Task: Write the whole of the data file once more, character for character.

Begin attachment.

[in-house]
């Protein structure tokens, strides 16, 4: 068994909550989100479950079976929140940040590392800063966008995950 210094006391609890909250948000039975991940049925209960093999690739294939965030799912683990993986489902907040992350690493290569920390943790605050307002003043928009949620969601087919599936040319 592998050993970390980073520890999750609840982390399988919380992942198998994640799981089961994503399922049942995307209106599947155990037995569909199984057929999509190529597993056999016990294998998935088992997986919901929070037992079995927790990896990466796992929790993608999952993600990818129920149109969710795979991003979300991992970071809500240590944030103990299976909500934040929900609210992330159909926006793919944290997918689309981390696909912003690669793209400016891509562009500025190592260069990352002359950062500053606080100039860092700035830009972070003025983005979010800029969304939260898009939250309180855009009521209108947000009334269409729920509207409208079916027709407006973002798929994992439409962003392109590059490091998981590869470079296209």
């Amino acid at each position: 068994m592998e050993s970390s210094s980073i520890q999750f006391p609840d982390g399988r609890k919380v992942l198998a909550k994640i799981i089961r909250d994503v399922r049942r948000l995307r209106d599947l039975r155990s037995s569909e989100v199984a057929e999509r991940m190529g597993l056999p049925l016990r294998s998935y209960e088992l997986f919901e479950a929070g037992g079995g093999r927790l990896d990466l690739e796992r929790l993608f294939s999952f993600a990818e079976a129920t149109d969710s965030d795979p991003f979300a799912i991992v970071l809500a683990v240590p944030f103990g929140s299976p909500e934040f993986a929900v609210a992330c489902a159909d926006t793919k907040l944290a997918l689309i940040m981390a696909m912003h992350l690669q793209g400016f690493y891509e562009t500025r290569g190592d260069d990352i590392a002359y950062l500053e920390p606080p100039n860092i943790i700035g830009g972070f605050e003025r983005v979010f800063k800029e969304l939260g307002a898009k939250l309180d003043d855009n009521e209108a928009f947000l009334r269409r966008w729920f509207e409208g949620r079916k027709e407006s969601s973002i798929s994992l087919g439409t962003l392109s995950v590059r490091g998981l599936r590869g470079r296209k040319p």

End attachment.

[in-house]
């Protein structure tokens, strides 16, 4: 068994909550989100479950079976929140940040590392800063966008995950 210094006391609890909250948000039975991940049925209960093999690739294939965030799912683990993986489902907040992350690493290569920390943790605050307002003043928009949620969601087919599936040319 592998050993970390980073520890999750609840982390399988919380992942198998994640799981089961994503399922049942995307209106599947155990037995569909199984057929999509190529597993056999016990294998998935088992997986919901929070037992079995927790990896990466796992929790993608999952993600990818129920149109969710795979991003979300991992970071809500240590944030103990299976909500934040929900609210992330159909926006793919944290997918689309981390696909912003690669793209400016891509562009500025190592260069990352002359950062500053606080100039860092700035830009972070003025983005979010800029969304939260898009939250309180855009009521209108947000009334269409729920509207409208079916027709407006973002798929994992439409962003392109590059490091998981590869470079296209």
């Amino acid at each position: 068994m592998e050993s970390s210094s980073i520890q999750f006391p609840d982390g399988r609890k919380v992942l198998a909550k994640i799981i089961r909250d994503v399922r049942r948000l995307r209106d599947l039975r155990s037995s569909e989100v199984a057929e999509r991940m190529g597993l056999p049925l016990r294998s998935y209960e088992l997986f919901e479950a929070g037992g079995g093999r927790l990896d990466l690739e796992r929790l993608f294939s999952f993600a990818e079976a129920t149109d969710s965030d795979p991003f979300a799912i991992v970071l809500a683990v240590p944030f103990g929140s299976p909500e934040f993986a929900v609210a992330c489902a159909d926006t793919k907040l944290a997918l689309i940040m981390a696909m912003h992350l690669q793209g400016f690493y891509e562009t500025r290569g190592d260069d990352i590392a002359y950062l500053e920390p606080p100039n860092i943790i700035g830009g972070f605050e003025r983005v979010f800063k800029e969304l939260g307002a898009k939250l309180d003043d855009n009521e209108a928009f947000l009334r269409r966008w729920f509207e409208g949620r079916k027709e407006s969601s973002i798929s994992l087919g439409t962003l392109s995950v590059r490091g998981l599936r590869g470079r296209k040319p």